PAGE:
Santa Prassede
The Basilica of Saint Praxedes , commonly known in Italian as Santa Prassede, is an ancient titular church and minor basilica
Minor basilica
Minor basilica is a title given to some Roman Catholic churches. By canon law no Catholic church can be honoured with the title of basilica unless by apostolic grant or from immemorial custom....

 in Rome
Rome is the capital of Italy and the country's largest and most populated city and comune, with over 2.7 million residents in . The city is located in the central-western portion of the Italian Peninsula, on the Tiber River within the Lazio region of Italy.Rome's history spans two and a half...

, Italy
Italy , officially the Italian Republic languages]] under the European Charter for Regional or Minority Languages. In each of these, Italy's official name is as follows:;;;;;;;;), is a unitary parliamentary republic in South-Central Europe. To the north it borders France, Switzerland, Austria and...

, located near the papal basilica of Saint Mary Major. The current Cardinal Priest of Titulus Sancta Praxedis is Paul Poupard.


The church in its current form was commissioned by Pope Hadrian I around the year 780, and built on top of the remains of a 5th century structure and was designed to house the bones of Saint Praxedes  and Saint Pudentiana , the daughters of Saint Pudens
Saint Pudens
Saint Pudens was an early Christian saint and martyr. 100px| left| thumb| Russian [[icon]].He is mentioned as a layman of the Roman Church in 2 Timothy 4:21. According to tradition, he lodged Saint Peter and was baptised by him, and was martyred under Nero...

, traditionally St. Paul
Paul of Tarsus
Paul the Apostle , also known as Saul of Tarsus, is described in the Christian New Testament as one of the most influential early Christian missionaries, with the writings ascribed to him by the church forming a considerable portion of the New Testament...

's first Christian convert in Rome. The two female saints were murdered for providing Christian burial for early martyr
A martyr is somebody who suffers persecution and death for refusing to renounce, or accept, a belief or cause, usually religious.-Meaning:...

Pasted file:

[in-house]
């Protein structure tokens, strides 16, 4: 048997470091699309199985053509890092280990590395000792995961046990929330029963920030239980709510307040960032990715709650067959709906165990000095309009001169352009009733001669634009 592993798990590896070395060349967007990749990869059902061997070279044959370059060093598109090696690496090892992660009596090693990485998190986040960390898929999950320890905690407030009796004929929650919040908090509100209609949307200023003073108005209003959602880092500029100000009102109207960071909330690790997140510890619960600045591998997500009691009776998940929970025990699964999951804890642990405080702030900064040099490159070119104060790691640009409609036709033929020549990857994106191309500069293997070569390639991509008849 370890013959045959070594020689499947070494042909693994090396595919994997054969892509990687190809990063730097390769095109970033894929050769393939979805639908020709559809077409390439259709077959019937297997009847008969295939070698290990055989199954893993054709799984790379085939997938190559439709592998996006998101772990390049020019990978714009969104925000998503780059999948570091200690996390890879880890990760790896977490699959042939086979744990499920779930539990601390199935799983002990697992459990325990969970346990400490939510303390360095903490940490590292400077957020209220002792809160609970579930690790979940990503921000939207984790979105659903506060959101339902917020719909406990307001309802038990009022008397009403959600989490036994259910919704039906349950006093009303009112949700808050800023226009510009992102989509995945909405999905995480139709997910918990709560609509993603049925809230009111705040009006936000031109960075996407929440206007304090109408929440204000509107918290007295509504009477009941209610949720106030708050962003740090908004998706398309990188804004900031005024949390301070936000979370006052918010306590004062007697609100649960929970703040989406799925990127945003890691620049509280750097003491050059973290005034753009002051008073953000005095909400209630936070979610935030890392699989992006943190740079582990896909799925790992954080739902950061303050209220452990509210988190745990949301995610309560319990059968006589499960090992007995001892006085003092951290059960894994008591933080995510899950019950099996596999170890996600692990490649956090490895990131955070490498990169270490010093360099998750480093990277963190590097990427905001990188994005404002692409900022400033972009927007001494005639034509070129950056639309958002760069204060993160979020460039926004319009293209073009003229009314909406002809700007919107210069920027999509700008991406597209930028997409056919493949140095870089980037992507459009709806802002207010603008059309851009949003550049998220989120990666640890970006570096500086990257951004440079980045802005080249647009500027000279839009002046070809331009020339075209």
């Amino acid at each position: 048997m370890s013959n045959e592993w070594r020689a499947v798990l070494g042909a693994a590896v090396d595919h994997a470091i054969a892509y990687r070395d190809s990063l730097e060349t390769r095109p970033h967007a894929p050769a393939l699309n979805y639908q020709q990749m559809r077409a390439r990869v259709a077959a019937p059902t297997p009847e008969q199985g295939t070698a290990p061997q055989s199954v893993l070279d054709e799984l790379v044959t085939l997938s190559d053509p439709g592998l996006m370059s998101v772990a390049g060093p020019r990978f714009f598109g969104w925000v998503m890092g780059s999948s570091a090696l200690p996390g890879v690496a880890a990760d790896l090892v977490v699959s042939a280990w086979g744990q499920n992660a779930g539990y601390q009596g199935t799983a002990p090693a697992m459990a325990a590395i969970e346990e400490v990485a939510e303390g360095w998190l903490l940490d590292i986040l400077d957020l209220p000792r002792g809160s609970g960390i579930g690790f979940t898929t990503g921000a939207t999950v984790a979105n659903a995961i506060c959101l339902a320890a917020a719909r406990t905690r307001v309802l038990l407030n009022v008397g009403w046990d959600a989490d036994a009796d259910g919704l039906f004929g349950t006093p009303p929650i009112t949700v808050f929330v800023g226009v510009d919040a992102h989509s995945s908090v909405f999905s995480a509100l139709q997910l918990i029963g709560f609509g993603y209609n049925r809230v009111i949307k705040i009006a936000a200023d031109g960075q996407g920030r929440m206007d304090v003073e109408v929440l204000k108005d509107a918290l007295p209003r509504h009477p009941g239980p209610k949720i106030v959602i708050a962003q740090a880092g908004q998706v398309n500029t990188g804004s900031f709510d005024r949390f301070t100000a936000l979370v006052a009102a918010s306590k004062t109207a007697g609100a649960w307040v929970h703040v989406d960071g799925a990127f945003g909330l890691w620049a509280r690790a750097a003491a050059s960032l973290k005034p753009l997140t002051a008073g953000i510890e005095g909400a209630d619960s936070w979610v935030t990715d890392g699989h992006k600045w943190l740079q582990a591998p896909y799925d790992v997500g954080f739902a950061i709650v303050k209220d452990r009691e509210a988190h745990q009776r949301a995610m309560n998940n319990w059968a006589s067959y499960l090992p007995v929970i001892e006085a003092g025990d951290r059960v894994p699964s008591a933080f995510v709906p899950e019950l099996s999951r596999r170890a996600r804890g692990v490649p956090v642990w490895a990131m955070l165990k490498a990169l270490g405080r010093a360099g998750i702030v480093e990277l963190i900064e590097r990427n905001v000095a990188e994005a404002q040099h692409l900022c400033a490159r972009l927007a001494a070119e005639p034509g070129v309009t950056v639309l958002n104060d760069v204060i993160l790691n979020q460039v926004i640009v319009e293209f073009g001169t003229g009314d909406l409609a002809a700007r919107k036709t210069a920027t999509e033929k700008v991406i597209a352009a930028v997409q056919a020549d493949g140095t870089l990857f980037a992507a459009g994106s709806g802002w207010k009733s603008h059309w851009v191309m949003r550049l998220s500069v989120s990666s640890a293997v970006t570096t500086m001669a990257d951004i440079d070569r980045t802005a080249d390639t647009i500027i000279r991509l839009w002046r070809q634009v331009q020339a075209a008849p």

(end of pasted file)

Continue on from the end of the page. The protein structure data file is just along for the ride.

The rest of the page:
s in defiance of Roman law. The basilica was enlarged and decorated by Pope Paschal I
Pope Paschal I
Pope Saint Paschal I was pope from January 25, 817 to February 11, 824. A native of Rome and son of Bonosus, he was raised to the pontificate by the acclamation of the clergy, shortly after the death of Pope Stephen IV, and before the sanction of the emperor Louis the Pious had been obtained - a...

 in c. 822.

Pope Paschal, who reigned 817-824, was at the forefront of the Carolingian Renaissance
Carolingian Renaissance
In the history of ideas the Carolingian Renaissance stands out as a period of intellectual and cultural revival in Europe occurring from the late eighth century, in the generation of Alcuin, to the 9th century, and the generation of Heiric of Auxerre, with the peak of the activities coordinated...

 started and advocated by the emperor Charlemagne
Charlemagne was King of the Franks from 768 and Emperor of the Romans from 800 to his death in 814. He expanded the Frankish kingdom into an empire that incorporated much of Western and Central Europe. During his reign, he conquered Italy and was crowned by Pope Leo III on 25 December 800...

. They desired to get back to the foundations of Christianity theologically and artistically. Paschal, thus, began two, linked, ambitious programs: the recovery of martyrs' bones from the catacombs of Rome and an almost unprecedented church building campaign. Paschal dug up numerous skeletons and transplanted them to this church. The Titulus S. Praxedis was established by Pope Evaristus
Pope Evaristus
Pope Saint Evaristus is accounted the fifth Pope, holding office from c. 99 to 107 AD or from 99 to 108. He was also known as Aristus....

, around 112.

The church provided the inspiration for Robert Browning
Robert Browning
Robert Browning was an English poet and playwright whose mastery of dramatic verse, especially dramatic monologues, made him one of the foremost Victorian poets.-Early years:...

's poem "The Bishop Orders His Tomb at Saint Praxed's Church."


The main altarpiece is a canvas of St Praxedes Gathering the Blood of the Martyrs (c. 1730-35) by Domenico Muratori.


The most famous element of the church is the mosaic
Mosaic is the art of creating images with an assemblage of small pieces of colored glass, stone, or other materials. It may be a technique of decorative art, an aspect of interior decoration, or of cultural and spiritual significance as in a cathedral...

 decorative program. Paschal hired a team of professional mosaicists to complete the work in the apse, the apsidal arch, and the triumphal arch. In the apse, Jesus is in the center, flanked by Sts. Peter and Paul who present Prassede and Pudenziana to God. On the far left is Paschal, with the square halo of the living, presenting a model of the church as an offering to Jesus. Below runs an inscription of Paschal's, hoping that this offering will be sufficient to secure his place in heaven.

On the apsidal arch are twelve men on each side, holding wreaths of victory, welcoming the souls into heaven. Above them are symbols of the four Gospel writers: Mark, the lion; Matthew, the man; Luke, the bull; and John, the eagle, as they surround a lamb on a throne, a symbol of Christ's eventual return to Earth.